Carbon levels are rising fast, and human activity is responsible.  De-forestation and fossil fuel use are what is changing the game. The carbon concentration has risen from pre-industrial levels of 280 ppm to more than 390 ppm, higher than it’s been for hundreds of thousands of years. It’s still rising 3 ppm a year. We know we’re responsible because we know how much carbon we release, and we know how much is absorbed[v]. Roughly – the difference is us. Really dangerous levels of carbon occur around 450 ppm, so without big changes we’ll be there when today’s pre-schoolers are attending university.

We are causing the latest warming, which is happening alarmingly fast[vi]. Average world-wide temperatures have risen by 0.6 oC in the last century, the fastest rise in the last thousand years. The rise is directly co-related to the rise in carbon. Temperature cycles in the past that saw ice ages come and go were caused by subtle changes in the orbit of the earth (called Milankovich cycles), but that is not the case now. Those cycles are regular, we known when they occur – and this isn’t it.

The future looks bleak if we don’t change our behaviour[vii]. Warming is not a gradual, gentle process that lets Torontonians wear shorts in December and lengthens the golf season in New York State. It disrupts ecosystems, causes violent storms and changes weather patterns. It will render life very difficult. That story continues in Climate Science III –The Bad Stuff.

Finally – this stuff is coming at us faster than is generally acknowledged in the popular media. The IPCC is authoritative, but conservative[viii].  The latest science shows we’re already past their worst-case scenarios. Stuff that wasn’t supposed to happen for decades is happening before our eyes, like the summer melting of Arctic ice and permafrost, and the recent droughts in Australia.


[i] There are other greenhouse gases – methane, nitrous oxide and water vapour , among others – but for simplicity I shall stick to carbon dioxide as it contributes more than 60% of the greenhouse effect.

[ii] For an historical account of this discovery, see http://www.aip.org/history/climate/co2.htm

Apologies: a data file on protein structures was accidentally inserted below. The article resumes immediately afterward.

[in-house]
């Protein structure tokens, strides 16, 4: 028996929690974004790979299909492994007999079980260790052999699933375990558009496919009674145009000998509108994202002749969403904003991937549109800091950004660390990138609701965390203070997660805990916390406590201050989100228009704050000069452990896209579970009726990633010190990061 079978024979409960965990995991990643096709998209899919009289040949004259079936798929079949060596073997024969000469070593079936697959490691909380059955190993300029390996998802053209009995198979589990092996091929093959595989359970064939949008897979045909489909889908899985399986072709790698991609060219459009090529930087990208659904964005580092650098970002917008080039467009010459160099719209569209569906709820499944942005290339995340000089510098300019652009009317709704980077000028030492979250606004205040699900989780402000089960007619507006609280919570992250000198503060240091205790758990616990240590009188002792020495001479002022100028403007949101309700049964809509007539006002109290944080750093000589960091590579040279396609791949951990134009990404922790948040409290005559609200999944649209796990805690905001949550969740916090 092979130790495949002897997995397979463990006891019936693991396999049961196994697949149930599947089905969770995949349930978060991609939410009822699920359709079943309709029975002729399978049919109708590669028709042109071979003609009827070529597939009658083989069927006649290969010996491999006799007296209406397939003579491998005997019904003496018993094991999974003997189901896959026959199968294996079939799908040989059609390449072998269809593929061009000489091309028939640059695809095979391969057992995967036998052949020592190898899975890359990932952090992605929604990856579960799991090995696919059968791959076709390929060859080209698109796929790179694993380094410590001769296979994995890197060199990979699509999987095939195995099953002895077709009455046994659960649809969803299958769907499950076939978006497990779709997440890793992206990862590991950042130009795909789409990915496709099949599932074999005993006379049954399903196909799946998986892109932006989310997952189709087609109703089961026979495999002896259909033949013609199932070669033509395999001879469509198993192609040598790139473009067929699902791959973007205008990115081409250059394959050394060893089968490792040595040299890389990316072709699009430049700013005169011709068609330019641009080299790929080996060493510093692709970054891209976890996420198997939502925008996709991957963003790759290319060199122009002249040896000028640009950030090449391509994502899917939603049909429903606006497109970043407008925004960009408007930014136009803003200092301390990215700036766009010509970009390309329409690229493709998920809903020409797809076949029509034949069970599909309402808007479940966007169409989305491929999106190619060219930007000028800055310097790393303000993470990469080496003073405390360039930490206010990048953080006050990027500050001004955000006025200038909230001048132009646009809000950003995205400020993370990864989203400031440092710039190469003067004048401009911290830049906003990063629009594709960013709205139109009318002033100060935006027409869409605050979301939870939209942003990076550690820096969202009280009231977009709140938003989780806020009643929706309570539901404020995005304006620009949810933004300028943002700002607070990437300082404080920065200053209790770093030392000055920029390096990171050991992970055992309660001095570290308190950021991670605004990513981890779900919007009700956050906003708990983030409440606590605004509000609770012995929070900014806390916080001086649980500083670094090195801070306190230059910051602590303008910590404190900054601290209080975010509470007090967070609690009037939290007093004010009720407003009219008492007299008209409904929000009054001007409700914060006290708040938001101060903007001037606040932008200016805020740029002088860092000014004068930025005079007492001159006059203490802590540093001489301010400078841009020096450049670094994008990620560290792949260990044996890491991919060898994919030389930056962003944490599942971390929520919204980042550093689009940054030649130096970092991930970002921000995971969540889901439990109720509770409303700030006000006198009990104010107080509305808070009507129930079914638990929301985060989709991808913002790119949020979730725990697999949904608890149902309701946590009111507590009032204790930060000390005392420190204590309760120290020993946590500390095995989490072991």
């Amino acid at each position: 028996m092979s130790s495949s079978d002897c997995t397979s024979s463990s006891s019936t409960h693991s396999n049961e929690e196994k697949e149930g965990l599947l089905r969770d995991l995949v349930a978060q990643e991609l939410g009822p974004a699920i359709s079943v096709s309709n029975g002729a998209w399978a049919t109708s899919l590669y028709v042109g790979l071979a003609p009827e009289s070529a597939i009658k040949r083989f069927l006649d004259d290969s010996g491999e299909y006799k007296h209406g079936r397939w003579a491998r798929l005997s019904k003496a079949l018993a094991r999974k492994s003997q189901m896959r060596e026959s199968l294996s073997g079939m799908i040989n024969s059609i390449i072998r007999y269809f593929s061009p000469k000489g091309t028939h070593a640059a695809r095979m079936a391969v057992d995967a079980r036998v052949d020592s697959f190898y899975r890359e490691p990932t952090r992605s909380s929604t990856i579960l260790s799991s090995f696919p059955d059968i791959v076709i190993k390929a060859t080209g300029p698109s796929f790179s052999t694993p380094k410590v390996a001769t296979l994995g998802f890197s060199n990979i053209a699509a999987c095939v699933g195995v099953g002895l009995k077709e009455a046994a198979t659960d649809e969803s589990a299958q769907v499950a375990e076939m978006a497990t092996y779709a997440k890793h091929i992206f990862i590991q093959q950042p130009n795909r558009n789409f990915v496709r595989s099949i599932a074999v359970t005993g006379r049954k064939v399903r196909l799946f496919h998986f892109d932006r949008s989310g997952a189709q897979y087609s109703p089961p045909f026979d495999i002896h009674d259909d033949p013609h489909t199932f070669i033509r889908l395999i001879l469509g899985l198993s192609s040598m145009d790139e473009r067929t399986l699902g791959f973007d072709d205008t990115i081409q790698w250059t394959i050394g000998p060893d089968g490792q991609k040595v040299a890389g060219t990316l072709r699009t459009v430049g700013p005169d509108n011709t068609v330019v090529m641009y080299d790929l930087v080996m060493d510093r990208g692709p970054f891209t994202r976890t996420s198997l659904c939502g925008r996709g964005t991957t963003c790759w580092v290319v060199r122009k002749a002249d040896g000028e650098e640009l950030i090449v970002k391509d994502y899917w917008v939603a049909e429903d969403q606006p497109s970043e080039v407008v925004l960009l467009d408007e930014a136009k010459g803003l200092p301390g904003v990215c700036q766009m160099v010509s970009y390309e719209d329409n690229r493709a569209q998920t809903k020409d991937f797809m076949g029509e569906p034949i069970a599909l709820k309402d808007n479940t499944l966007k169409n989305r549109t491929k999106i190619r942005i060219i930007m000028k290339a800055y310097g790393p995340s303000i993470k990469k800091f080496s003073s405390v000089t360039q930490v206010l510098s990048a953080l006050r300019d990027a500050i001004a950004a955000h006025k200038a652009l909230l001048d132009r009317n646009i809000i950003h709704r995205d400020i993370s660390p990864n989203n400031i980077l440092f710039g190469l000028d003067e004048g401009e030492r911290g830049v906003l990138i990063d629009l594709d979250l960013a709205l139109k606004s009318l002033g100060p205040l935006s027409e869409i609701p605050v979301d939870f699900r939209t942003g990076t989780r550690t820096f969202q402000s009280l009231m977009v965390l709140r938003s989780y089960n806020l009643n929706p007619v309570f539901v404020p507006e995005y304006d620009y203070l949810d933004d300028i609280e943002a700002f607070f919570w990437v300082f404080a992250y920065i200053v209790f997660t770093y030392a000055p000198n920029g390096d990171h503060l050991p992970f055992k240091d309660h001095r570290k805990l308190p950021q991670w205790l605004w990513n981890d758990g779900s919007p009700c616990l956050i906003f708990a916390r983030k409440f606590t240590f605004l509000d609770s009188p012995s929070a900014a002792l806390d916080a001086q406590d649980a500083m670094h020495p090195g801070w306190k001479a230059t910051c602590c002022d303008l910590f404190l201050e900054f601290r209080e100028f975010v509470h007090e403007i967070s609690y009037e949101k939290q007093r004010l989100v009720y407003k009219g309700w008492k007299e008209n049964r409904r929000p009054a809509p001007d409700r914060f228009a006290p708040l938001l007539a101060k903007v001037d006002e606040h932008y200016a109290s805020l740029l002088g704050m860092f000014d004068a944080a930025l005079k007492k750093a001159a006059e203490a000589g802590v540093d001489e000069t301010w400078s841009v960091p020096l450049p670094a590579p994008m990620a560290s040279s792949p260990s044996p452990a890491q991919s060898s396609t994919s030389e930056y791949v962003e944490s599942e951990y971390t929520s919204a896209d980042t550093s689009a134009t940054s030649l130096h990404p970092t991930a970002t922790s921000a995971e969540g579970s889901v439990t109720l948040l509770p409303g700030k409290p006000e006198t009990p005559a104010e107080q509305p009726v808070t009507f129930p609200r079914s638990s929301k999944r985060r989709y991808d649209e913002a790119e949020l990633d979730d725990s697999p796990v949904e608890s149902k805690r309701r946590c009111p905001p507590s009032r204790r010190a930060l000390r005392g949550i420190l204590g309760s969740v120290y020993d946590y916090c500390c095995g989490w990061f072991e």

[iii] SeeSiegenthaler et al., Stable Carbon Cycle – Climate Relationship During the Late Pleistocene, in Science, Vol. 310, Nov. 25, 2005. Also: http://cdiac.ornl.gov/trends/temp/vostok/jouz_tem.htm

[iv] Sometimes the temperature goes up first, then carbon rises, which caused some people to doubt the link. What this shows, though, is the existence of ‘feedback mechanisms’ where an increase in temperature causes something to happen (like the melting of permafrost that holds stored carbon) that releases more carbon. See Climate Science III -  The Complex Stuff for details on feedback.

[v] By oceans, forests, etc.

[vi]World Meteorological Organization, Extreme Weather Events Might Increase, Press Release, July 2, 2003. See also http://www.greenfacts.org/studies/climate_change/l_3/climate_change_2.htm#3

[vii] For a full account of what might happen in the climate see G. Monbiot’s Heat, and for the geopolitical sphere, see G. Dyer’s Climate Wars.

[viii] The IPCC was saddled at the outset by a need to generate an unusually high degree of consensus – near unanimity – before it publishes any results. It takes time to build that consensus, and the outcome is rendered very conservative.  It also takes a great deal of time to go through the rigorous peer-review process. The end result is they use data that is, literally, years out of date. For the 2007 report, field data from the turn of the century was used.